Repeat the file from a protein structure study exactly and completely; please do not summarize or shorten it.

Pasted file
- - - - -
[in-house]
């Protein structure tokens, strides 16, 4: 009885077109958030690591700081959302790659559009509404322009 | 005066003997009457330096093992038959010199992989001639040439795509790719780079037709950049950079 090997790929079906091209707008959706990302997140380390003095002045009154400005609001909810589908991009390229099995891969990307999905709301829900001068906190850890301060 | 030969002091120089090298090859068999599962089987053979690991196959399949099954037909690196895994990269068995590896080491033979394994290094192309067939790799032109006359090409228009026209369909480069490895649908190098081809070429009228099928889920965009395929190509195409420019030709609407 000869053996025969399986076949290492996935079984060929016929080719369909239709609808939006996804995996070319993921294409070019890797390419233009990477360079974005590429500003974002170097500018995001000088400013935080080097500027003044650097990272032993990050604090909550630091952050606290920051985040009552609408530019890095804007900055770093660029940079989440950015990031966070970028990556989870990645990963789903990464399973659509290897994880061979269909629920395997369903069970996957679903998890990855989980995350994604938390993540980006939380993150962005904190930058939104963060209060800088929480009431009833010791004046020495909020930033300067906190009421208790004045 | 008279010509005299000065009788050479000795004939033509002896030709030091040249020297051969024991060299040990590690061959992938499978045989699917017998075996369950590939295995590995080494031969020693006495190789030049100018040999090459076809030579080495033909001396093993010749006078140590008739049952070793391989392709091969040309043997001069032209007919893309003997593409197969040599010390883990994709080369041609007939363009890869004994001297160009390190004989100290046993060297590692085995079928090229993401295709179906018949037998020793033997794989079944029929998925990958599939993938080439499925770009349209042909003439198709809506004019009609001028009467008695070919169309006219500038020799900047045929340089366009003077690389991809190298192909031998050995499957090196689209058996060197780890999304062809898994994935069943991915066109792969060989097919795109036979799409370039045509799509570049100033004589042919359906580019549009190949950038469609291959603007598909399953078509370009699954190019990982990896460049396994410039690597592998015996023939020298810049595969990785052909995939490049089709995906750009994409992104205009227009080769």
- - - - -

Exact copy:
[in-house]
């Protein structure tokens, strides 16, 4: 009885077109958030690591700081959302790659559009509404322009 | 005066003997009457330096093992038959010199992989001639040439795509790719780079037709950049950079 090997790929079906091209707008959706990302997140380390003095002045009154400005609001909810589908991009390229099995891969990307999905709301829900001068906190850890301060 | 030969002091120089090298090859068999599962089987053979690991196959399949099954037909690196895994990269068995590896080491033979394994290094192309067939790799032109006359090409228009026209369909480069490895649908190098081809070429009228099928889920965009395929190509195409420019030709609407 000869053996025969399986076949290492996935079984060929016929080719369909239709609808939006996804995996070319993921294409070019890797390419233009990477360079974005590429500003974002170097500018995001000088400013935080080097500027003044650097990272032993990050604090909550630091952050606290920051985040009552609408530019890095804007900055770093660029940079989440950015990031966070970028990556989870990645990963789903990464399973659509290897994880061979269909629920395997369903069970996957679903998890990855989980995350994604938390993540980006939380993150962005904190930058939104963060209060800088929480009431009833010791004046020495909020930033300067906190009421208790004045 | 008279010509005299000065009788050479000795004939033509002896030709030091040249020297051969024991060299040990590690061959992938499978045989699917017998075996369950590939295995590995080494031969020693006495190789030049100018040999090459076809030579080495033909001396093993010749006078140590008739049952070793391989392709091969040309043997001069032209007919893309003997593409197969040599010390883990994709080369041609007939363009890869004994001297160009390190004989100290046993060297590692085995079928090229993401295709179906018949037998020793033997794989079944029929998925990958599939993938080439499925770009349209042909003439198709809506004019009609001028009467008695070919169309006219500038020799900047045929340089366009003077690389991809190298192909031998050995499957090196689209058996060197780890999304062809898994994935069943991915066109792969060989097919795109036979799409370039045509799509570049100033004589042919359906580019549009190949950038469609291959603007598909399953078509370009699954190019990982990896460049396994410039690597592998015996023939020298810049595969990785052909995939490049089709995906750009994409992104205009227009080769």